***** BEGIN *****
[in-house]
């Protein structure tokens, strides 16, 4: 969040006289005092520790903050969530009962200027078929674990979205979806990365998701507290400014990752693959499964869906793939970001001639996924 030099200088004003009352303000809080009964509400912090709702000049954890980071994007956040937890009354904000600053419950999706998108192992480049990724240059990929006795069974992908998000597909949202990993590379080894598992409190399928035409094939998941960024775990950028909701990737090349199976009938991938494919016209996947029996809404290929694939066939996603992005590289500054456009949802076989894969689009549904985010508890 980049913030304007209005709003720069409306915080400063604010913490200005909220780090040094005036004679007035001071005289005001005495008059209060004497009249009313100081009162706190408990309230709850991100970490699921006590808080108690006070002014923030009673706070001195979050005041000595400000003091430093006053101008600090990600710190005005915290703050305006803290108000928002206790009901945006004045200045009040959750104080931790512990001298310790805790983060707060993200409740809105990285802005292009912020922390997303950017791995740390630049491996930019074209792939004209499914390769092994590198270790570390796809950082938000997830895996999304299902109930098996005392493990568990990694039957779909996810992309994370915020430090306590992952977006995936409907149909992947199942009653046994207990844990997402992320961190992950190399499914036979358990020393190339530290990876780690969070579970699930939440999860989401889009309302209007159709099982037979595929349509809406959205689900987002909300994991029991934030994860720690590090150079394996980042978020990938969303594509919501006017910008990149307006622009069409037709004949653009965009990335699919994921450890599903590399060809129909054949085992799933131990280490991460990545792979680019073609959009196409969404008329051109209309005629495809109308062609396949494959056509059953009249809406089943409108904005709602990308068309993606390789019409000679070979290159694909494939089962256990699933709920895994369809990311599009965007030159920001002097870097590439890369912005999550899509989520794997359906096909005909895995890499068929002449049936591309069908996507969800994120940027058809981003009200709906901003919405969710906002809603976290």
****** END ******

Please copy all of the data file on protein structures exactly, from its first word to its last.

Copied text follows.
[in-house]
């Protein structure tokens, strides 16, 4: 969040006289005092520790903050969530009962200027078929674990979205979806990365998701507290400014990752693959499964869906793939970001001639996924 030099200088004003009352303000809080009964509400912090709702000049954890980071994007956040937890009354904000600053419950999706998108192992480049990724240059990929006795069974992908998000597909949202990993590379080894598992409190399928035409094939998941960024775990950028909701990737090349199976009938991938494919016209996947029996809404290929694939066939996603992005590289500054456009949802076989894969689009549904985010508890 980049913030304007209005709003720069409306915080400063604010913490200005909220780090040094005036004679007035001071005289005001005495008059209060004497009249009313100081009162706190408990309230709850991100970490699921006590808080108690006070002014923030009673706070001195979050005041000595400000003091430093006053101008600090990600710190005005915290703050305006803290108000928002206790009901945006004045200045009040959750104080931790512990001298310790805790983060707060993200409740809105990285802005292009912020922390997303950017791995740390630049491996930019074209792939004209499914390769092994590198270790570390796809950082938000997830895996999304299902109930098996005392493990568990990694039957779909996810992309994370915020430090306590992952977006995936409907149909992947199942009653046994207990844990997402992320961190992950190399499914036979358990020393190339530290990876780690969070579970699930939440999860989401889009309302209007159709099982037979595929349509809406959205689900987002909300994991029991934030994860720690590090150079394996980042978020990938969303594509919501006017910008990149307006622009069409037709004949653009965009990335699919994921450890599903590399060809129909054949085992799933131990280490991460990545792979680019073609959009196409969404008329051109209309005629495809109308062609396949494959056509059953009249809406089943409108904005709602990308068309993606390789019409000679070979290159694909494939089962256990699933709920895994369809990311599009965007030159920001002097870097590439890369912005999550899509989520794997359906096909005909895995890499068929002449049936591309069908996507969800994120940027058809981003009200709906901003919405969710906002809603976290």